How to Choose Your Travel Gear

via The Huffington Post

Choosing your travel gear is an important step before setting out on any adventure. As obvious as it sounds, many people an unequipped to travel efficiently. Here are a few tips on choosing the right travel gear for you.

Your travel gear should be both lightweight and durable. You will have numerous kinds to choose from, depending on your travel variables. For example, for how long will you be traveling, and will you be able to do laundry? Are you sturdy enough to carry everything in a backpack, or do you need a rolling suitcase?  Before choosing among your existing gear, or shopping for something new, make a list of these variables, as well as the things you are planning to pack. Continue reading


How to Write on the Go

via Audley Travel

As an aspiring novelist and blogger, writing is more than a hobby—it is part of my everyday life. So when I travel, I face the inevitable decision. To laptop or not to laptop? Fortunately, there are solutions to writing on the go without a hefty computer weighing down your luggage. Continue reading

London at a Glance

via Eupedia

Only have a few days in London? There are so many sights to see that it can be an overwhelming task to take on The Big Smoke. The other day, a lady at church asked me what I would recommend she see if she ever got the chance to visit London, and this was the result: London at a Glance. (the underlined hyperlinks can be viewed while it is in PDF form)

With the help of a few nifty apps, this two page guide can get you around the city by the Thames in just three days. Granted, there is so much more to see than what I have mentioned here, but these are many of the highlights that make London great. I have packed several sightseeing destinations into each day, but of course you can take as much time as you please. Travel is about what you want to see, and it isn’t any good if you aren’t enjoying yourself. Continue reading

How to Pronounce British Place Names (without sounding like a git)

Lie-ses-ter? NOPE. “Lester.” via Wikimedia Commons.

In addition to learning spelling differences between British and American English, there are some other things that are helpful if you’re a first time pond-hopper. There are some obvious pronunciation differences between these two version of English that most people are already aware of, such as “aluminium” instead of “aluminum,” “herb” with an “h,” or the contrast between emphasizing of syllables like “laboratory” versus “laboratory.” But one of the hardest things to learn is the pronunciation of place names. For example, when I see the name “Holborn” I want to say it more or less the way it is spelled— “hole-born.” But surprise! It is actually said “ho-bun” with a very, very soft “r” in the “bun” bit. The Brits tend to swallow some consonants, and sometimes entire syllables.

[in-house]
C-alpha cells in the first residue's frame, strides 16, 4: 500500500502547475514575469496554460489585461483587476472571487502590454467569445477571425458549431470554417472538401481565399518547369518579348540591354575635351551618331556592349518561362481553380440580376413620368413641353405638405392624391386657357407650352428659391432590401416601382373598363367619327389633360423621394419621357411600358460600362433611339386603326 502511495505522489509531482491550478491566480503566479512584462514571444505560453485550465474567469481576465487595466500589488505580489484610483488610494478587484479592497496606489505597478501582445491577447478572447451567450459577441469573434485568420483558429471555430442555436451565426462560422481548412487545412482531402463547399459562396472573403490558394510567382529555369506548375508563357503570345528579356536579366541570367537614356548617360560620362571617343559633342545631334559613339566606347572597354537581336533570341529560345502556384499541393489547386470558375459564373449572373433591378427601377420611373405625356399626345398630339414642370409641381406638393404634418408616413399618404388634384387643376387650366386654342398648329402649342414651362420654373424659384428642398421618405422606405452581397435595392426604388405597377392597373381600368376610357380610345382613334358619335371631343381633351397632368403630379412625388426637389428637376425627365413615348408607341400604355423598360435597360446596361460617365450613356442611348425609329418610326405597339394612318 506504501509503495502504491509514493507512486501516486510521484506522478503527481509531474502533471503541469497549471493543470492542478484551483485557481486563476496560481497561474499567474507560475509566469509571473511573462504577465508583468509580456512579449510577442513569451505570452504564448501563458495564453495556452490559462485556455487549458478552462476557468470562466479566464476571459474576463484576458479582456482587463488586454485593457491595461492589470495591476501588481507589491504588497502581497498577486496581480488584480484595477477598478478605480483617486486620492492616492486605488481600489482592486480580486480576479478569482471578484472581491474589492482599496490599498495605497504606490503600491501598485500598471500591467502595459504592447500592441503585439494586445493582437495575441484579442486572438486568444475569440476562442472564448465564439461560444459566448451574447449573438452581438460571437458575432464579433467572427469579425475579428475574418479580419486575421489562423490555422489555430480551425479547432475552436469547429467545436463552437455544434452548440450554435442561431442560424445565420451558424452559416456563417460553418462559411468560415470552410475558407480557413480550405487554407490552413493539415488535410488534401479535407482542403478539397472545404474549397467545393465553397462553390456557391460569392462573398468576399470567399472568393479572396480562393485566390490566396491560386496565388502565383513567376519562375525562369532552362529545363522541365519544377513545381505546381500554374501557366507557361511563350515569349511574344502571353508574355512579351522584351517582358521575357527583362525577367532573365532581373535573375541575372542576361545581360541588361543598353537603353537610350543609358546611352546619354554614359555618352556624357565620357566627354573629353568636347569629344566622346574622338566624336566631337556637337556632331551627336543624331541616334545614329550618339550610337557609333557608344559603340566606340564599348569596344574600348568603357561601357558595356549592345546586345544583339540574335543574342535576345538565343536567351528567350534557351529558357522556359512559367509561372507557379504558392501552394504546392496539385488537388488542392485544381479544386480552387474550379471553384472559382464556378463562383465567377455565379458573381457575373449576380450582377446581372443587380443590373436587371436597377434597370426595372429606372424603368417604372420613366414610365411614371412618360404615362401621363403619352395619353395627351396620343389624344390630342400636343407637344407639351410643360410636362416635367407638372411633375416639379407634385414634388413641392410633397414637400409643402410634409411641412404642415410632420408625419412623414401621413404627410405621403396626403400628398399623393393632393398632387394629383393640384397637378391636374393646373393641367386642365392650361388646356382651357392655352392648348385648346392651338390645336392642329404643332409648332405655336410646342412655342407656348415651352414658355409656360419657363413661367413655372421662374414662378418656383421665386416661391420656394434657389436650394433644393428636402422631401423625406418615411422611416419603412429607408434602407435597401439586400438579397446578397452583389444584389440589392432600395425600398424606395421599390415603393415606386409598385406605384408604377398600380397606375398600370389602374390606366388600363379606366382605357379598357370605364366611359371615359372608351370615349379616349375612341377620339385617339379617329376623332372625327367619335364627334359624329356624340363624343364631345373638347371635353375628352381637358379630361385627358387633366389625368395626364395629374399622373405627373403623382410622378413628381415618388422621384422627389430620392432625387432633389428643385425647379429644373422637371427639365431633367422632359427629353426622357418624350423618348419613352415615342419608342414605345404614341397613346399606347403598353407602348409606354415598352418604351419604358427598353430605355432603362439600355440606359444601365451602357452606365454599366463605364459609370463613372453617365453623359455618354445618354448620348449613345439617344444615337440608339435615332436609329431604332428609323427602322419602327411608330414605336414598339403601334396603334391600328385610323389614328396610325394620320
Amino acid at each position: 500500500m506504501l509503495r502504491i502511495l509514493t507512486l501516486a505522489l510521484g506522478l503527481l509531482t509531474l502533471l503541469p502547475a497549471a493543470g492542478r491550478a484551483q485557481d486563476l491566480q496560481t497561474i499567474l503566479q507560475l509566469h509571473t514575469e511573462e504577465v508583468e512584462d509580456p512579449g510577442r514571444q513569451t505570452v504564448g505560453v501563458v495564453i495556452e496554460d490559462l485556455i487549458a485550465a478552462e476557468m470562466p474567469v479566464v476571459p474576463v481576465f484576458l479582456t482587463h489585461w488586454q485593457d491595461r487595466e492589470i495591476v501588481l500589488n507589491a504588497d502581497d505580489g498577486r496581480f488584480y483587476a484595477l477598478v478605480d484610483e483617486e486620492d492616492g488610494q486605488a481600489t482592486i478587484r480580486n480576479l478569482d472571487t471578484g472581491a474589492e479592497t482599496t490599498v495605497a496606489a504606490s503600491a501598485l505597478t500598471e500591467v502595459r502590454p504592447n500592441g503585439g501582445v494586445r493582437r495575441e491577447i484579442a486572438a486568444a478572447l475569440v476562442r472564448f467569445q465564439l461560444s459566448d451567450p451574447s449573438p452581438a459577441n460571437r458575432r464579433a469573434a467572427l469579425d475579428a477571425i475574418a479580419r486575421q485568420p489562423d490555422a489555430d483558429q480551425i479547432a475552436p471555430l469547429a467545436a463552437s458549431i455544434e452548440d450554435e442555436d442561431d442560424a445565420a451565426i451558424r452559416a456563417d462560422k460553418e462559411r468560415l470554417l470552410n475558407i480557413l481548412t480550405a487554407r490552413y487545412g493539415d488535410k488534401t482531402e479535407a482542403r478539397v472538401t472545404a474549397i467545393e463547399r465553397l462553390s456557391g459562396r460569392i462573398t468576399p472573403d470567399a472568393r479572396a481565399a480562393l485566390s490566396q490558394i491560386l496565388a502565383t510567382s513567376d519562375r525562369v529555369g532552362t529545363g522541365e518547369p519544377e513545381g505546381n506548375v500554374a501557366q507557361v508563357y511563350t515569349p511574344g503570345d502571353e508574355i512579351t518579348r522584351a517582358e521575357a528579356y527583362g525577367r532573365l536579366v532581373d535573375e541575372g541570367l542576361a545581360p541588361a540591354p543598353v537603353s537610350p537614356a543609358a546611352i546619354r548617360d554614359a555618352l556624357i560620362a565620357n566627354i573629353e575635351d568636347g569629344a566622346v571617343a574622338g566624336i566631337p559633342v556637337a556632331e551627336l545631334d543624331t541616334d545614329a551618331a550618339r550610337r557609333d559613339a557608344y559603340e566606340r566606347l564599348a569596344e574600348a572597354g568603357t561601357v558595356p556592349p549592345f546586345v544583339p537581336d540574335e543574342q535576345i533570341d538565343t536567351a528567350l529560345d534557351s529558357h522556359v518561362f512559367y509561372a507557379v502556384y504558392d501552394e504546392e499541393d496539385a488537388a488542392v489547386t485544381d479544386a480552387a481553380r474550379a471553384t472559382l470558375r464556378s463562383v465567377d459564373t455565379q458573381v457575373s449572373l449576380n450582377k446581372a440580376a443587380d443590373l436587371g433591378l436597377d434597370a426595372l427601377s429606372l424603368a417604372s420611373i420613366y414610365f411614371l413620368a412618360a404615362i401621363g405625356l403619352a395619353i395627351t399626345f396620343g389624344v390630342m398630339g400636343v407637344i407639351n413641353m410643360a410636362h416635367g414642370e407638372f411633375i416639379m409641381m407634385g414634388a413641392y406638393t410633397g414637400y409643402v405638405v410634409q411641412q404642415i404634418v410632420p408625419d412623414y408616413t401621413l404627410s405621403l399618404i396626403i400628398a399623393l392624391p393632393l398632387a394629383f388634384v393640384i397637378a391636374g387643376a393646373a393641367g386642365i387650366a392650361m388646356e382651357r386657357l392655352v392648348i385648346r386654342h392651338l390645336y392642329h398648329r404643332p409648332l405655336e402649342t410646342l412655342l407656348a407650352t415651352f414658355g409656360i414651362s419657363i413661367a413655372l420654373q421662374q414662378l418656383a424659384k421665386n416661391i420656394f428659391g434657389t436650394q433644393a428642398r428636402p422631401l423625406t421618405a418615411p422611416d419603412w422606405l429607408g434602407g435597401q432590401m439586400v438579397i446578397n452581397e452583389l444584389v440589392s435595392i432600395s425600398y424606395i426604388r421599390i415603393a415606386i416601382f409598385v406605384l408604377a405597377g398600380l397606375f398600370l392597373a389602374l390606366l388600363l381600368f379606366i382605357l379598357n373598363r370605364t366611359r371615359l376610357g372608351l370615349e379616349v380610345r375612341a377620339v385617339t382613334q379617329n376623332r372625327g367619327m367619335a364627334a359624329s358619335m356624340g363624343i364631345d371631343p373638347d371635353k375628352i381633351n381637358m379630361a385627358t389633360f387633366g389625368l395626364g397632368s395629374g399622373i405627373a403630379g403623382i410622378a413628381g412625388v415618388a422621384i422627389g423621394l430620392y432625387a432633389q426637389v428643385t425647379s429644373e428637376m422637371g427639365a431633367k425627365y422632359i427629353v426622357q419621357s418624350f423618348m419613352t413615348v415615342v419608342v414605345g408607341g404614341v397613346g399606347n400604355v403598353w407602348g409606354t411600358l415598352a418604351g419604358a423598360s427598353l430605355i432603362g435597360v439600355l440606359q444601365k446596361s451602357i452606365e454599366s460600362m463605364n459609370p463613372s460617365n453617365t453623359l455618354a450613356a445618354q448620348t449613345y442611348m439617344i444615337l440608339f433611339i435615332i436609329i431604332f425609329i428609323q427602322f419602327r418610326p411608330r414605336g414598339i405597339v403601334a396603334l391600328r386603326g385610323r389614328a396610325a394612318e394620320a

You don’t want to sound like a complete idiot while traveling abroad, so it’s a good idea to familiarize yourself with some place names. Here’s a little guide from Anglophenia showing you how to properly say some commonly mispronounced place names.

Anglophenia has several other videos constructed to help Americans understand many things that are inherently British. Check our their Youtube channel for more.

Happy travels!

How to Turn a Wish List into a To-Do List

St. Paul’s Cathedral

Around Christmas time last year, I compiled my first England-centric Travel Wish List. I posted the first part of it on my blog, and talked with my friends about the places I wanted to visit. “That would be nice to do…someday,” most of them said. I would nod and smile, but I had a secret. I’d been covertly planning on moving to England since August, and I was determined to make my wish list a reality. My cousin Kendra and I had been trying to figure out how to become expats without having to have a job-sponsored visa, when the answer suddenly became clear—school-sponsored visa!

To make a long story short: a few months after I posted the Travel Wish List, I woke up to an email from City University London. Wiping the sleep from my groggy eyes, I read it once, twice, three times just to make sure I wasn’t imagining things. I had been accepted into their Creative Writing and Publishing program! But the first thing that came to my caffeine-deprived mind was that I would finally be able to turn my wish list into a to-do list. All the places that I had only dreamed of seeing would soon be within my globe-trotting reach.

I have an entire year to visit all the places on this list (and this is only part 1!), so I’ll be keeping track of each location I get to experience first-hand. I plan to take full advantage of this opportunity, and use this year to learn all I can about travel writing as well.

1.) Westminster Abbey

2.) Houses of Parliament (Palace of Westminster)

3.) Trafalgar Square

4.) National Gallery

5.) Buckingham Palace

6.) British Museum

7.) British Library

8.) Abbey Road

9.) Sherlock Holmes Museum

10.) St. Paul’s Cathedral

11.) Tower of London

12.) The Roman Wall

13.) London Eye

14.) Shakespeare’s Globe

15.) Victoria and Albert Museum

16.) Kensington Palace

17.) Hampton Court Palace

18.) WB Studio Tour: The Making of Harry Potter

19.) Harrods

20.) Windsor Castle

21.) Highclere Castle

22.) King’s College Chapel at Cambridge

23.) Roman and Medieval Baths

24.) Bath’s Fashion Museum

25.) Jane Austen Centre

26.) Glastonbury Abbey

27.) Wells Cathedral

28.) Avebury Stone Circle

29.) Stonehenge

30.) Salisbury Cathedral

31.) Wilton House

32.) Corfe Castle

33.) St. Fagan’s National History Museum

34.) The Doctor Who Experience

35.) Chatsworth

If you have visited any of these places and have suggestions or tips, please let me know in the comments. I love hearing other people’s travel stories as much as I love telling my own. You can also check out my travel board on Pinterest to see photos of other places I would love to see.